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Naked in Front of the Machine: Does Airport Scanning Violate Privacy?
  • Michael D Birnhack, Tel Aviv University
  • Yofi Tirosh, Tel Aviv University
Our bodies are increasingly subject to a technologized gaze. This article seeks to better understand the privacy implications of the new, body-focused mode of surveillance, by studying body scanners. The scanners, officially known as AIT (Advanced Imaging Technology), are deployed in airports throughout the United States. During 2013 the TSA will pull out the scanners that enable a detailed view of the naked body and replace them with a generic image. Despite the policy change, the theoretical issues regarding privacy, technology and the human body persist. Judicial assessment of the legality of body scanners has thus far assumed that scanning violates privacy, but then promptly moved to balance the privacy violation with national security interests. In other words, the harm to privacy was assumed, but not articulated. This article fills a gap in the legal discourse by exploring how exactly body scanners violate privacy. Understanding what aspects of privacy are at stake is essential, for producing a convincing balance between privacy and conflicting interests. We recognize two dissonances that passengers experience when they undergo body scanning in public places. The first, which we call the dress/undress dissonance, results from the conflicting messages that the State conveys as to bodily privacy: ordinarily, the State expects us to conceal our body, whereas in the airport context it is the State itself that requires us to expose our body and subject it to its gaze. The second is the normal/abnormal dissonance. In most contexts, the State conveys a message that it does not take account of its citizens' bodies, in the sense that it is blind to bodily diversity so to enable equal treatment and protection. Body scanners, by contrast, amplify physical differences. We conceptualize these two dissonances within a theoretical understanding of privacy as a concrete manifestation of human dignity, encapsulated in the notion of privacy as control. Beyond its contribution to the understanding of body scanners, the article has a broader contribution: to surveillance studies, to privacy theory, and to the complex relationship between the law and the human body, and between law and technology.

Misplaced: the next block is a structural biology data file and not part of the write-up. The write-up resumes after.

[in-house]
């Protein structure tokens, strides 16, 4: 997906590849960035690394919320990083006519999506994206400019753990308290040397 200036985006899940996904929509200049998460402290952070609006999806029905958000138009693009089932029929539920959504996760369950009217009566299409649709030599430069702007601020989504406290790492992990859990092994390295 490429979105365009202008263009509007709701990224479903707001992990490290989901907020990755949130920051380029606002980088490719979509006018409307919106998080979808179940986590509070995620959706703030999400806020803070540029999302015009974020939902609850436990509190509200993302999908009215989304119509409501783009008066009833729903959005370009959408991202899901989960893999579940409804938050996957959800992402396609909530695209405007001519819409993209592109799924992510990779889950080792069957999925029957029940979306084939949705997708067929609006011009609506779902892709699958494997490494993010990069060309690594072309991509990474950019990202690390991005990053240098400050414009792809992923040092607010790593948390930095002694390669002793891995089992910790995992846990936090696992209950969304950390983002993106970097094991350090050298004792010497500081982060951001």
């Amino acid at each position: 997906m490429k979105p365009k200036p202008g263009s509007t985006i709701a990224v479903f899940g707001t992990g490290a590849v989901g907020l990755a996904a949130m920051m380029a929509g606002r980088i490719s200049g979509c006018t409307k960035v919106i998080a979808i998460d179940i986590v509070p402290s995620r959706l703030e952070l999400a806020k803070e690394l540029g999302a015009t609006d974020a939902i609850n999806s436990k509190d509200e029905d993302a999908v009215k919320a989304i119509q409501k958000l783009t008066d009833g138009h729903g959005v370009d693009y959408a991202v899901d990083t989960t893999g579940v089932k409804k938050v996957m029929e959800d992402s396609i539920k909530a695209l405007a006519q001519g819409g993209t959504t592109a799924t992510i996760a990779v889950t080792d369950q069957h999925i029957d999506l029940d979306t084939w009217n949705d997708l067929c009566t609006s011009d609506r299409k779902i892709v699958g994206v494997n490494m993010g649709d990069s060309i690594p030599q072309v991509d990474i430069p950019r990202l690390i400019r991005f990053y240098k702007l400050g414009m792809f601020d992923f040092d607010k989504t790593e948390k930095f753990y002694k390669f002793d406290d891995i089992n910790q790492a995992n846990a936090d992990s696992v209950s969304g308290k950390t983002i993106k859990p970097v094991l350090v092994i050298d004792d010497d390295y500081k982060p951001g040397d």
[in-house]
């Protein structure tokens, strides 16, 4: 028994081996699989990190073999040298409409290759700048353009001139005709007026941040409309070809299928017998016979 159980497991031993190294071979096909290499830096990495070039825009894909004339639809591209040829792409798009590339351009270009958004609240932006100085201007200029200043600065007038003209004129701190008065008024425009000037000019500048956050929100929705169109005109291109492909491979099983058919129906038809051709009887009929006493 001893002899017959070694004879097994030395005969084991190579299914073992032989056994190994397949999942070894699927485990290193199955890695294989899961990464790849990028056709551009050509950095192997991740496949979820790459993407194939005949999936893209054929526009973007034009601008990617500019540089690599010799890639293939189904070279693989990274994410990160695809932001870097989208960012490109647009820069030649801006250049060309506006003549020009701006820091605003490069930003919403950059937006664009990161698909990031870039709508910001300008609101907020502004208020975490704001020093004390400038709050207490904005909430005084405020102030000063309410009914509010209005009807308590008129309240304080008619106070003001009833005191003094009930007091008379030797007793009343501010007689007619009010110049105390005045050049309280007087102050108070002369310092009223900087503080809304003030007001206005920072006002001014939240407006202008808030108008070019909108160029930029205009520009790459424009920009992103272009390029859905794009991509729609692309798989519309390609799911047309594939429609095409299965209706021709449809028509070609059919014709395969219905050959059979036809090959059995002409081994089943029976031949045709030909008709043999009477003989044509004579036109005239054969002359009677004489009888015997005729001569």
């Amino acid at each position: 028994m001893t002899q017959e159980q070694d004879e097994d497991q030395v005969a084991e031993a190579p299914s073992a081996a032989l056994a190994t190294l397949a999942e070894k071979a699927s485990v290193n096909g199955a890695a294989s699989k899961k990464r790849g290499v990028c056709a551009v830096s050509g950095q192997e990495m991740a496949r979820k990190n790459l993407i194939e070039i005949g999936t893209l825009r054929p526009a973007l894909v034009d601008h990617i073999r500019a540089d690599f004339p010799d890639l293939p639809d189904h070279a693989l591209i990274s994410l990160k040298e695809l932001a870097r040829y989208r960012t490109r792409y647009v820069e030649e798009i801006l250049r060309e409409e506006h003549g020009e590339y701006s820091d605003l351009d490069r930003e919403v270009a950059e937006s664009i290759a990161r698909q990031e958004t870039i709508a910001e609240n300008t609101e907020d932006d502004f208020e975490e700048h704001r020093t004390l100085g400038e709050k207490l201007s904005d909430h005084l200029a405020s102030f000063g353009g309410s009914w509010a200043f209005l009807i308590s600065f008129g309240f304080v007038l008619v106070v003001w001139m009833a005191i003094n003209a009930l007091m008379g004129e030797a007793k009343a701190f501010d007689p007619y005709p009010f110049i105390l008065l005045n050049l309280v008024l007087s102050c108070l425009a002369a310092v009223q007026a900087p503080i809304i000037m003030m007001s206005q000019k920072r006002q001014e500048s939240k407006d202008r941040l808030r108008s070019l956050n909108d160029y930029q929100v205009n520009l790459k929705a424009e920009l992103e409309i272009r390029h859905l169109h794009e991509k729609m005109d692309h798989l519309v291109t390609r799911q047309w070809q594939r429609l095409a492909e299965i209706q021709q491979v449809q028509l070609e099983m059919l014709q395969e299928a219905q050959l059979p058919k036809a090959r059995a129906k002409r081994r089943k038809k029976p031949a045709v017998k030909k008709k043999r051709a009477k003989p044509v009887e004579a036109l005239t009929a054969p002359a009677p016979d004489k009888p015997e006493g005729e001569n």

• privacy,
  • body scanners,
  • airports,
  • security
Publication Date
Citation Information
Michael D Birnhack and Yofi Tirosh. "Naked in Front of the Machine: Does Airport Scanning Violate Privacy?" OHIO STATE LAW JOURNAL Vol. 74 (2013)
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